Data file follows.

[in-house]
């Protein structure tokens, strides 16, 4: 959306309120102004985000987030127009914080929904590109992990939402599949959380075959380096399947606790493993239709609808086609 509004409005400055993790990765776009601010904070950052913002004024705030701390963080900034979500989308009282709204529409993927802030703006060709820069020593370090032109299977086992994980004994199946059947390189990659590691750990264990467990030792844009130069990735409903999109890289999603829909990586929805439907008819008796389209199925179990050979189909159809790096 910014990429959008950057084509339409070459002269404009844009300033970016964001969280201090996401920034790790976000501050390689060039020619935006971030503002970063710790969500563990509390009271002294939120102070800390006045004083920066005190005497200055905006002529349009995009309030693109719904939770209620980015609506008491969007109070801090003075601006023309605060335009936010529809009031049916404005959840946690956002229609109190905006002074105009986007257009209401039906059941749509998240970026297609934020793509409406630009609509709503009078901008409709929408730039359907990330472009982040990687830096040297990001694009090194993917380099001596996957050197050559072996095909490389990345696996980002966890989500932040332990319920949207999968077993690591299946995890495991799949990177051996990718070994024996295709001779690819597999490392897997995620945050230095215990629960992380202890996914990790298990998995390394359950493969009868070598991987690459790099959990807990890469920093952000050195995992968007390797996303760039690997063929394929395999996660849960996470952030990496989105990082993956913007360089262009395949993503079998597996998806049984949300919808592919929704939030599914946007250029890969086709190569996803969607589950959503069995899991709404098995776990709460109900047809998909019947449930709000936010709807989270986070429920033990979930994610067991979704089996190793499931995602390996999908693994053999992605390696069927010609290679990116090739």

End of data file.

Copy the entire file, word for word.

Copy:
[in-house]
């Protein structure tokens, strides 16, 4: 959306309120102004985000987030127009914080929904590109992990939402599949959380075959380096399947606790493993239709609808086609 509004409005400055993790990765776009601010904070950052913002004024705030701390963080900034979500989308009282709204529409993927802030703006060709820069020593370090032109299977086992994980004994199946059947390189990659590691750990264990467990030792844009130069990735409903999109890289999603829909990586929805439907008819008796389209199925179990050979189909159809790096 910014990429959008950057084509339409070459002269404009844009300033970016964001969280201090996401920034790790976000501050390689060039020619935006971030503002970063710790969500563990509390009271002294939120102070800390006045004083920066005190005497200055905006002529349009995009309030693109719904939770209620980015609506008491969007109070801090003075601006023309605060335009936010529809009031049916404005959840946690956002229609109190905006002074105009986007257009209401039906059941749509998240970026297609934020793509409406630009609509709503009078901008409709929408730039359907990330472009982040990687830096040297990001694009090194993917380099001596996957050197050559072996095909490389990345696996980002966890989500932040332990319920949207999968077993690591299946995890495991799949990177051996990718070994024996295709001779690819597999490392897997995620945050230095215990629960992380202890996914990790298990998995390394359950493969009868070598991987690459790099959990807990890469920093952000050195995992968007390797996303760039690997063929394929395999996660849960996470952030990496989105990082993956913007360089262009395949993503079998597996998806049984949300919808592919929704939030599914946007250029890969086709190569996803969607589950959503069995899991709404098995776990709460109900047809998909019947449930709000936010709807989270986070429920033990979930994610067991979704089996190793499931995602390996999908693994053999992605390696069927010609290679990116090739």